The final section of the Openshot GUI has three different tabs in it. The top most displays any media you may have imported to use in your presentation (movie clips, pictures, audio tracks, ect). Just below this tab is one that offers a variety of transition effects, there are around thirty to choose from so a good selection to say the least. The third and final tab is effects/overlays you can apply to videos and images, there are around thirty of these as well and they range from a black and white effect to a fun "wave" blur.

Openshot allows for the saving of project files while you are putting together a lengthy project and once you are done with your presentation Openshot supports the exporting to a variety of different media types, including avi, mp4, m4v, iPod, and many others (depending on what media libraries you have installed on your system).

Is Openshot perfect? No it is not, but then what piece of software is? All in all I think Openshot is a fantastic tool and as of Ubuntu 10.04 it will be included in the default repositories for the world's most popular desktop Linux distribution. Running a non-Ubuntu based Linux distro? Not a problem. So long as you have python 2.6 and all of Openshot's other dependencies installed on your system the Openshot developers have a created a very sleek python installer script that makes it as easy to install as running python setup.py install as super user.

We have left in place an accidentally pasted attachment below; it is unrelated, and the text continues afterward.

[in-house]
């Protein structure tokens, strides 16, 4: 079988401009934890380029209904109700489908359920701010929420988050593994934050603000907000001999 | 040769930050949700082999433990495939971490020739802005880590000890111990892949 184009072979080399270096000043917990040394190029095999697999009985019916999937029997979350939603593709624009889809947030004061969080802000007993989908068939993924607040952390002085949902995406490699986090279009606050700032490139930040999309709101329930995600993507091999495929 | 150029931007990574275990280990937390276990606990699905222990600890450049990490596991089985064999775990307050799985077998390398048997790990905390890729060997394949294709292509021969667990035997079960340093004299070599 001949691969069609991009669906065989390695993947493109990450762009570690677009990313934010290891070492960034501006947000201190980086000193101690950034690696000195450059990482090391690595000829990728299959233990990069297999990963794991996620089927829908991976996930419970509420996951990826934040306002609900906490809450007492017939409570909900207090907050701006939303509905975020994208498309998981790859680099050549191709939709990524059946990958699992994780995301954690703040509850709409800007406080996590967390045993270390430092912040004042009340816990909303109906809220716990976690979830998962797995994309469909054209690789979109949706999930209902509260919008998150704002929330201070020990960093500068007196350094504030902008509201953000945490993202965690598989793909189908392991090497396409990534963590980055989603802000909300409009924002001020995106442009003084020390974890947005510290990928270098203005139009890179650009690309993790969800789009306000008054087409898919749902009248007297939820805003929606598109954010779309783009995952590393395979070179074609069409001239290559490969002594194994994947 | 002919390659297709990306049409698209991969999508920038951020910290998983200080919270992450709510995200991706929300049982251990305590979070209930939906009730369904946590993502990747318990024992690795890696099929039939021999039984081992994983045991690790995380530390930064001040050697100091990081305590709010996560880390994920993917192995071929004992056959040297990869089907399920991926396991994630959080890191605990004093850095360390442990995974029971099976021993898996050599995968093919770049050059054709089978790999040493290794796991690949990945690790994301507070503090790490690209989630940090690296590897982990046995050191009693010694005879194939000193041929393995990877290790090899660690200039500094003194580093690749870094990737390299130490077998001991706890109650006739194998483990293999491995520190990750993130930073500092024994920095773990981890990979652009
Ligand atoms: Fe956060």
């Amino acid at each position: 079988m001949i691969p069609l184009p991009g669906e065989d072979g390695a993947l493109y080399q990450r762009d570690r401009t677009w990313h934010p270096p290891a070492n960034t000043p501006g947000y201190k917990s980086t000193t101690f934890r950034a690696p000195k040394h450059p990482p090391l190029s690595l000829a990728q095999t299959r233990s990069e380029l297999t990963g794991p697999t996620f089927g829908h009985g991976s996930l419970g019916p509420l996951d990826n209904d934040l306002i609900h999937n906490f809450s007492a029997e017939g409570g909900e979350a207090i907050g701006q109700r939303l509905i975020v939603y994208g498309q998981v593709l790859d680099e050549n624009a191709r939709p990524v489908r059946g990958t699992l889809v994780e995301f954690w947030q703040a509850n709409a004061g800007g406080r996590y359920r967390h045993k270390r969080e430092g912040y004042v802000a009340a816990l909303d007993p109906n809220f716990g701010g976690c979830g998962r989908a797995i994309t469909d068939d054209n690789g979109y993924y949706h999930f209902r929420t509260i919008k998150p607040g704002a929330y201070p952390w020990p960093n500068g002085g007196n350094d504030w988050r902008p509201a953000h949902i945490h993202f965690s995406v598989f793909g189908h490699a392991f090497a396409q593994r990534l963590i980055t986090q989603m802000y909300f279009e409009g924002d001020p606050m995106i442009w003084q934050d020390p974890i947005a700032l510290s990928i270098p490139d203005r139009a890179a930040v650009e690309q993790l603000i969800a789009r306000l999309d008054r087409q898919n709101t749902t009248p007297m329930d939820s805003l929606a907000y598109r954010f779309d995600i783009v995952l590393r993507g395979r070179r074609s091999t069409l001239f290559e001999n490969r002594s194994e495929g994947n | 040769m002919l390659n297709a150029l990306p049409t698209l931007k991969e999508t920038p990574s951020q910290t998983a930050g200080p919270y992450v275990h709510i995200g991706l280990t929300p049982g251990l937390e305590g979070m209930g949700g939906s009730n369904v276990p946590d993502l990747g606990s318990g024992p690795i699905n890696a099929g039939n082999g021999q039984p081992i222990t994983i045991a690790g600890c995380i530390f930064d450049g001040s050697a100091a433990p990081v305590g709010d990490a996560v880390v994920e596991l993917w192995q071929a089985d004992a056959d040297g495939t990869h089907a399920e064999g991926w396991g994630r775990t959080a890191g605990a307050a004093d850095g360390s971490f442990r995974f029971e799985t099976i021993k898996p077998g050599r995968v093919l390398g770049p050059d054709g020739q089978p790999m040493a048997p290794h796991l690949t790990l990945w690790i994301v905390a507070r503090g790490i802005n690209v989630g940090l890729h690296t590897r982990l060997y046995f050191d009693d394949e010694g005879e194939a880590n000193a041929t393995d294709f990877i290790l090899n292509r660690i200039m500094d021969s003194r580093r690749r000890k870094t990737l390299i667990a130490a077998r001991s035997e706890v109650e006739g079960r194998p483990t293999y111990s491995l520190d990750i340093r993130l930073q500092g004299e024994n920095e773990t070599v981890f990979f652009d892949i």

Did I miss something you like about Openshot? Maybe there is something you don't like that I failed to mention? Or finally perhaps is there another Linux video editing tool I have yet to discover you would care to share a link to?

~Jeff Hoogland

Tuesday, March 2, 2010

Minting the Girlfriend

A few weeks back the girl I have been dating for awhile now had idly made a complaint about her laptop being poky at certain tasks. I'd used the thing once or twice to check my email and recalled it was running Vista - no surprise there. I like this girl a lot and figured it was time to take that next step in our relationship:

I offered to put Linux on her laptop.

She had used my many computers which all run various forms of Linux several times and was open to the idea. After reassuring her that none of her data was going to be lost by installing Linux and in fact I would even leave Vista on the computer should she want to go back to it, she was ready to let me get Linux installing on her laptop. Thankfully she had a 320gig hard drive in the system, most of which was unused, so I was able to give Linux 80gigs to reside on.